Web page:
With these pressures to be married, some women who have very few prospects willingly enter into a second marriage. Sometimes, these second wives are promised a good life and home by these men. Oftentimes, these women are poor and uneducated so when they split, they have very little left. Sometimes these women were completely unaware that the man was already married. See documentary attached, "China's Second Wives". Policies on divorce[ edit ] The Marriage Law of empowered women to initiate divorce proceedings.
These requests were mediated by party-affiliated organizations, rather than discredited legal systems. Minan, a trial attorney in the Civil Division of the U.
Department of Justice and a law professor at the University of San Diego, argue that the Marriage Law of allowed for much flexibility in the refusal of divorce when only one party sought it. During the market-based economic reforms, China re-instituted a formal legal system and implemented provisions for divorce on a more individualized basis. Domestic violence in China In , the All-China Women's Federation compiled survey results to show that thirty percent of the women in China experienced domestic violence within their homes.
The Chinese Marriage Law was amended in to offer mediation services and compensation to those who subjected to domestic violence. Domestic violence was finally criminalized with the amendment of the Law of Protection of Rights and Interests of Women. History of education in China and Education in the People's Republic of China The gender gap in current enrollment widens with age because males are more likely to be enrolled than females at every age group in the People's Republic of China.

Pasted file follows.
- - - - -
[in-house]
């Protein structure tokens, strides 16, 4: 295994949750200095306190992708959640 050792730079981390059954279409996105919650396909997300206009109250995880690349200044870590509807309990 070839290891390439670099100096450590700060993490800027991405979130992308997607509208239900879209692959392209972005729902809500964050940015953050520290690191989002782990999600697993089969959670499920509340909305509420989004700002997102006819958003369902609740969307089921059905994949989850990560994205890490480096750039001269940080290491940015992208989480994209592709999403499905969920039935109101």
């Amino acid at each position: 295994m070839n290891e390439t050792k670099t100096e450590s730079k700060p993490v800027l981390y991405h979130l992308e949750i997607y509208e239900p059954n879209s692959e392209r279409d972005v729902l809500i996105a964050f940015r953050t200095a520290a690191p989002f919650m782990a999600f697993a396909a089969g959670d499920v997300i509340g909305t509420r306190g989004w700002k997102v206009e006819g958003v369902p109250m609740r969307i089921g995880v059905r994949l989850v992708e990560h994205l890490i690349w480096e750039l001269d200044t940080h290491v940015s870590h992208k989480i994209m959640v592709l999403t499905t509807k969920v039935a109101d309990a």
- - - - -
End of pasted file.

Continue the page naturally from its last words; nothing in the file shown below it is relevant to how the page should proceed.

Female primary school enrollment suffered more than that of males during the Great Chinese Famine — Although the percentage of illiterate women decreased significantly from 88 percent to 15 percent, it is significantly higher than the percentage of illiterate men for the same age groupings. Women's health in China In traditional Chinese culture, which was a patriarchal society based on Confucian ideology , women did not possess priority in healthcare.
Health care was tailored to focus on men. During the Cultural Revolution — , the People's Republic of China began to focus on the provision of health care for women. Health care policy required all women workers to receive urinalysis and vaginal examinations yearly. This law and numerous others focus on protecting the rights of all women in the People's Republic of China. The phenomenon of the missing women of Asia is visible in China. The ratio of men to women in China is much higher than would be expected biologically, and gender discrimination has contributed to this imbalance.
Sen attributed the deficit in the number of women to sex-selective abortion, female infanticide , and inadequate nutrition for girls, all of which have been encouraged by the One-child policy. However, information on cervical cancer screening is not quite available for women in China.